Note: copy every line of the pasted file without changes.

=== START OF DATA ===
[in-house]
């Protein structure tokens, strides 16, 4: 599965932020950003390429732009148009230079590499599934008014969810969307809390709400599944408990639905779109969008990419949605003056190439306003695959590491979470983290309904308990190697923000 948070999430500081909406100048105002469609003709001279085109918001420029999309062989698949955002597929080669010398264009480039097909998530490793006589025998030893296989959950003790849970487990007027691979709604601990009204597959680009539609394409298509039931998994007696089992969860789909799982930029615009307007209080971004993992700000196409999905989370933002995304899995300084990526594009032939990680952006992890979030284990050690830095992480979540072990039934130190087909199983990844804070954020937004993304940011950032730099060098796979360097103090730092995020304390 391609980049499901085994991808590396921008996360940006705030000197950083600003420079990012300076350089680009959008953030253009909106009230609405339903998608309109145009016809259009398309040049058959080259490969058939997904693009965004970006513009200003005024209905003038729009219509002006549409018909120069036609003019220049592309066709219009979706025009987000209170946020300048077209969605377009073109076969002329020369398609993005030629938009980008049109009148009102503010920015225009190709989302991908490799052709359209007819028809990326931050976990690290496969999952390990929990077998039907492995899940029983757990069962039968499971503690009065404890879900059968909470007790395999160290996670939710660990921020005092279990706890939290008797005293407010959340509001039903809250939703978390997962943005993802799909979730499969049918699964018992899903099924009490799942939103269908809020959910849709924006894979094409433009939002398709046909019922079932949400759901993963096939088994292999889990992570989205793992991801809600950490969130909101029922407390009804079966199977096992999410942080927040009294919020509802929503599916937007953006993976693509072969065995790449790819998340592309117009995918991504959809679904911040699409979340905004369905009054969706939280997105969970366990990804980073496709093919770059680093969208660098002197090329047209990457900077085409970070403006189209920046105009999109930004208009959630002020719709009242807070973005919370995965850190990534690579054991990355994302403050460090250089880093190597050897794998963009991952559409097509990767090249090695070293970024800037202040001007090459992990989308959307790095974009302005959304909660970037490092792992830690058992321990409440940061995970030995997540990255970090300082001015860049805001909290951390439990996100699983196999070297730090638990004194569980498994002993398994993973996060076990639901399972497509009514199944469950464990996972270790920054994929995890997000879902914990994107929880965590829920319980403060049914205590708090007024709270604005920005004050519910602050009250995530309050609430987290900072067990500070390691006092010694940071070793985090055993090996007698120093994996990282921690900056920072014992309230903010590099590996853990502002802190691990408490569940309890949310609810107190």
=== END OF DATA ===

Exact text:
[in-house]
């Protein structure tokens, strides 16, 4: 599965932020950003390429732009148009230079590499599934008014969810969307809390709400599944408990639905779109969008990419949605003056190439306003695959590491979470983290309904308990190697923000 948070999430500081909406100048105002469609003709001279085109918001420029999309062989698949955002597929080669010398264009480039097909998530490793006589025998030893296989959950003790849970487990007027691979709604601990009204597959680009539609394409298509039931998994007696089992969860789909799982930029615009307007209080971004993992700000196409999905989370933002995304899995300084990526594009032939990680952006992890979030284990050690830095992480979540072990039934130190087909199983990844804070954020937004993304940011950032730099060098796979360097103090730092995020304390 391609980049499901085994991808590396921008996360940006705030000197950083600003420079990012300076350089680009959008953030253009909106009230609405339903998608309109145009016809259009398309040049058959080259490969058939997904693009965004970006513009200003005024209905003038729009219509002006549409018909120069036609003019220049592309066709219009979706025009987000209170946020300048077209969605377009073109076969002329020369398609993005030629938009980008049109009148009102503010920015225009190709989302991908490799052709359209007819028809990326931050976990690290496969999952390990929990077998039907492995899940029983757990069962039968499971503690009065404890879900059968909470007790395999160290996670939710660990921020005092279990706890939290008797005293407010959340509001039903809250939703978390997962943005993802799909979730499969049918699964018992899903099924009490799942939103269908809020959910849709924006894979094409433009939002398709046909019922079932949400759901993963096939088994292999889990992570989205793992991801809600950490969130909101029922407390009804079966199977096992999410942080927040009294919020509802929503599916937007953006993976693509072969065995790449790819998340592309117009995918991504959809679904911040699409979340905004369905009054969706939280997105969970366990990804980073496709093919770059680093969208660098002197090329047209990457900077085409970070403006189209920046105009999109930004208009959630002020719709009242807070973005919370995965850190990534690579054991990355994302403050460090250089880093190597050897794998963009991952559409097509990767090249090695070293970024800037202040001007090459992990989308959307790095974009302005959304909660970037490092792992830690058992321990409440940061995970030995997540990255970090300082001015860049805001909290951390439990996100699983196999070297730090638990004194569980498994002993398994993973996060076990639901399972497509009514199944469950464990996972270790920054994929995890997000879902914990994107929880965590829920319980403060049914205590708090007024709270604005920005004050519910602050009250995530309050609430987290900072067990500070390691006092010694940071070793985090055993090996007698120093994996990282921690900056920072014992309230903010590099590996853990502002802190691990408490569940309890949310609810107190």